16 November 2016 – The silly season is upon us, and alongside relaxing with family and friends, taking a well-deserved break and enjoying the South African summer, this time also almost always means pressure to spend.
“It is easy to see why consumers overspend during the December period,” says Eunice Sibiya, head of consumer education at FNB. “It is the perfect time to relax, take a break from work and for many South Africans, having fun means spending money.”
There are a few simple tricks which will let you have a good break without succumbing to the pressures of overspending.
Look after yourself first
It is so easy to get carried away over the holiday season, the first and most important step to take is to look after your own finances first.
“Many South Africans get paid a bit early in December and some receive their bonuses at this time. Rather than leaving additional cash in your bank account, plan ahead and make good financial decisions as soon as you get your money, so you aren’t tempted to spend it,” says Sibiya.
Some ideas are to immediately move any additional cash into your bond or a savings account, as you can move it out again in January when the bills are due.
“You can also pay down debt, which will immediately help your financial position,” says Sibiya.
Avoid spending large amounts of time in shopping centers
With all the specials and twinkly lights, it is very easy to be lured into overspending at malls.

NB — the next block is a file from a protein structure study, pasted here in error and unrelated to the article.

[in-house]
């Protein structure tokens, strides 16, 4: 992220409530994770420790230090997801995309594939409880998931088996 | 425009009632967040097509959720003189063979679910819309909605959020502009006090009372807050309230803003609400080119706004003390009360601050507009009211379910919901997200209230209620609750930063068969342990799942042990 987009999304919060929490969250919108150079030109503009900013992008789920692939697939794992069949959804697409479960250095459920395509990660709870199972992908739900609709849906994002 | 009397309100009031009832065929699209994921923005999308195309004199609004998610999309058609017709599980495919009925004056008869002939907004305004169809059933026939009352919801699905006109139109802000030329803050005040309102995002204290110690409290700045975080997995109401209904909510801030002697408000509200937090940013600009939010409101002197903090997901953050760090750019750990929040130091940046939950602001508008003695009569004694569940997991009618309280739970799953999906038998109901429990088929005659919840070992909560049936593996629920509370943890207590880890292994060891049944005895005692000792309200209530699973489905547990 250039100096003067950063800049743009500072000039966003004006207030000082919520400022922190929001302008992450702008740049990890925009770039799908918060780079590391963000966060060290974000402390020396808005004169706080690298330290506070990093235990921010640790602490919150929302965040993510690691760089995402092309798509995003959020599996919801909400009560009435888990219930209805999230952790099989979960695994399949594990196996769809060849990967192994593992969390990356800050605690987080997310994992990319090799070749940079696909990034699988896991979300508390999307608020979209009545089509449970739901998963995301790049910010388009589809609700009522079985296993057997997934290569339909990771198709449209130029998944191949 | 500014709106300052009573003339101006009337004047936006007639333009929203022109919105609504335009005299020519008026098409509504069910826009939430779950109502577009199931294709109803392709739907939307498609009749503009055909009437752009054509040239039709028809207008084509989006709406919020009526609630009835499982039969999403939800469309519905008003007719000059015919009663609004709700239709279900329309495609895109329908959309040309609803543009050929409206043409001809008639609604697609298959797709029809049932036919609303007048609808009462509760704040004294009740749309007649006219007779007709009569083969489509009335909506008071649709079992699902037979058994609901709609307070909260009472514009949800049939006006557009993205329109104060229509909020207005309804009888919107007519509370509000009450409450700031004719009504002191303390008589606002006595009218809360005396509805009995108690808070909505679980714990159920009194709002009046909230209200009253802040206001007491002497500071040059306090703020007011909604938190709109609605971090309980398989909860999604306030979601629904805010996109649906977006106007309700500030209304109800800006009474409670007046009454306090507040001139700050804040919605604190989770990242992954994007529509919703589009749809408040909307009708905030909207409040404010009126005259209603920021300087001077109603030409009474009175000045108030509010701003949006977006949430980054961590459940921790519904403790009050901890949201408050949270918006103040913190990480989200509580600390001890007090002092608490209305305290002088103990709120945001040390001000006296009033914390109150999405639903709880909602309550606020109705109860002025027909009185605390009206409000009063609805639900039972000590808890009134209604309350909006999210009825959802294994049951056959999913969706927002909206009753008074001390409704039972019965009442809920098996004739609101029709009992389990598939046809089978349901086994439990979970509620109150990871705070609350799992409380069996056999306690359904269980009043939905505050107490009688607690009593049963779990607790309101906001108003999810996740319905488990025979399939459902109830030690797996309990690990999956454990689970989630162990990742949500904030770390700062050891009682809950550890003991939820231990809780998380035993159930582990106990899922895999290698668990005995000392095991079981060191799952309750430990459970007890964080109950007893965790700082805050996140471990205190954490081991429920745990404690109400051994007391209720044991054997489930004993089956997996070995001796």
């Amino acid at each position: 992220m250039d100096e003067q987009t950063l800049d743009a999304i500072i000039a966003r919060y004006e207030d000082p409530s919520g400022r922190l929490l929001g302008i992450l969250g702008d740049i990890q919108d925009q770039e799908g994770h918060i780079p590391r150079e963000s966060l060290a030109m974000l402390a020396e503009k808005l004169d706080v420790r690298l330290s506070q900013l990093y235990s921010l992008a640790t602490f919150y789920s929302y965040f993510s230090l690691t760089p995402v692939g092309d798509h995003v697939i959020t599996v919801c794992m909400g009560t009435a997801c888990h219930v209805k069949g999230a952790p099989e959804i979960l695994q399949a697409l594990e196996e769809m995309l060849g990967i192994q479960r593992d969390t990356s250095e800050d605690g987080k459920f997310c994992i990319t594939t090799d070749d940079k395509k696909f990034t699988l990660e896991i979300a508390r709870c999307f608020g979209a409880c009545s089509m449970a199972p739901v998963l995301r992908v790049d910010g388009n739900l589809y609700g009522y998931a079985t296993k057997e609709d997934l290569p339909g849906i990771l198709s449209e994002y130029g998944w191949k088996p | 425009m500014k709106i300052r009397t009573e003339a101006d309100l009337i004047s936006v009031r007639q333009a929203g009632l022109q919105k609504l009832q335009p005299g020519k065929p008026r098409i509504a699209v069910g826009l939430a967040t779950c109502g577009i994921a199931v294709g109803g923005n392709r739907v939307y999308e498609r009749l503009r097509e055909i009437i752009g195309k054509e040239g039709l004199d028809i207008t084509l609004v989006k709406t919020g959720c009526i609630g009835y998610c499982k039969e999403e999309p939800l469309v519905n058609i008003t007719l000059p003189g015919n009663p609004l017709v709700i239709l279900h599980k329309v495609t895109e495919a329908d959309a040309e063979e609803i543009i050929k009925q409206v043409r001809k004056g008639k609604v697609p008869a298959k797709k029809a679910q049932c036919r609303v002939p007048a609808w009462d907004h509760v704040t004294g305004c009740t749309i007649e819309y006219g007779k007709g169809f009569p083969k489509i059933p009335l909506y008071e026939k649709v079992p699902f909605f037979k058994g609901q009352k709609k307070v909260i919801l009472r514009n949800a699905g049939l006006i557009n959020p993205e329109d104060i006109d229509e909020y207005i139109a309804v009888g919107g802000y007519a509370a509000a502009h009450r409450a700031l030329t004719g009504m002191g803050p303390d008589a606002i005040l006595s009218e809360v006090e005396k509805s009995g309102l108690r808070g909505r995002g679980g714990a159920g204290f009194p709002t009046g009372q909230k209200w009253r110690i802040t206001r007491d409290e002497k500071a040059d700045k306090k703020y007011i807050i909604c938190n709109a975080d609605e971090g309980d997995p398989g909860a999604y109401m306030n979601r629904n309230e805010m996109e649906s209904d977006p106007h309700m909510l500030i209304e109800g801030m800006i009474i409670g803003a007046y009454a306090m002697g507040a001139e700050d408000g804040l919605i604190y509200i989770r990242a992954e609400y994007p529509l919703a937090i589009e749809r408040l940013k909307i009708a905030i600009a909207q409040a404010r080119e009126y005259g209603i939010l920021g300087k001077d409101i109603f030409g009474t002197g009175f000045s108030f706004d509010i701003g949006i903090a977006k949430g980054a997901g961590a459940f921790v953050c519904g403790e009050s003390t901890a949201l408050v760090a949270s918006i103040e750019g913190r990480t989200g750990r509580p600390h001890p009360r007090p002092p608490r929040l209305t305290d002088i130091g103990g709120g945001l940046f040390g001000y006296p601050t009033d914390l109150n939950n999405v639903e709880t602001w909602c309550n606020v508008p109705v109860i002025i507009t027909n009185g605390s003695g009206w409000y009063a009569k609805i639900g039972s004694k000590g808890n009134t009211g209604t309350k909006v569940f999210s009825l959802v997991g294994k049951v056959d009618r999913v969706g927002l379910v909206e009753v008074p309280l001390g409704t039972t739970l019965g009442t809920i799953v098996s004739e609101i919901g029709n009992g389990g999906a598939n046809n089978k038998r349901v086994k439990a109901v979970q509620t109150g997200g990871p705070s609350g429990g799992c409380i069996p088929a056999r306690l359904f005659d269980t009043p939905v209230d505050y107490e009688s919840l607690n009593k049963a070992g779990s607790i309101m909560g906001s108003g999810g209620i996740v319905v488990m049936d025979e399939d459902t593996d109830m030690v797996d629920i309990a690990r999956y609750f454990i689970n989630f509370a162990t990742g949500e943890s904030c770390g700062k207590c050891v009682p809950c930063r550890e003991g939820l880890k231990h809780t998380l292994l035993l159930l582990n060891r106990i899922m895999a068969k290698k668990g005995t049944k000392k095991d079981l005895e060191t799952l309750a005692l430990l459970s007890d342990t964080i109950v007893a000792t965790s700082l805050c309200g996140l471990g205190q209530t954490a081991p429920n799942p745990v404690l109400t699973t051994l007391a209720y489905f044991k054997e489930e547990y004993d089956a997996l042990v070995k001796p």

“If you have to do your festive season shopping; do this alone and have a list,” suggests Sibiya. “This way you will have less reason to be distracted from your task.”
Rather than socialising with friends and family at malls, pick other places, where there is less temptation to spend cash.
“Go to the park, spend time at home in your garden or on the beach, if there is one nearby,” says Sibiya. “South Africa usually has great weather over this time, so getting out of the malls will be good for your health and your pocket.”
Try a different approach to gifts
Gifts should never be the reason you go into debt. There are great alternatives that don’t have to cost a bomb.
Presents for the children can also be fun and inexpensive, such as collecting glass jars and scrubbing off the labels so they are sparkling clean. Fill these with sweets and tie a ribbon around it.
“If your child has his or her eye set on an expensive toy, electronic device or item of clothing, rather than giving in and purchasing it, sit down with them and make a plan that they will work towards in the New Year,” says Sibiya
All consumers are under pressure, so telling family and friends that you are cutting back on expensive gifts will give everyone close to you a chance for a financial breather this year.
Consider foregoing gifts entirely for adults this year and doing something that maybe means something a bit more, such as a note about why you appreciate each other, or a promise to spend time quality time together in 2017.
Finally, take the decision to be sensible this festive season.
“There is a festive season every single year, and if you realise that having fun doesn’t necessarily mean spending money you don’t have; you will have a much better 2017 financially,” concludes Sibiya.
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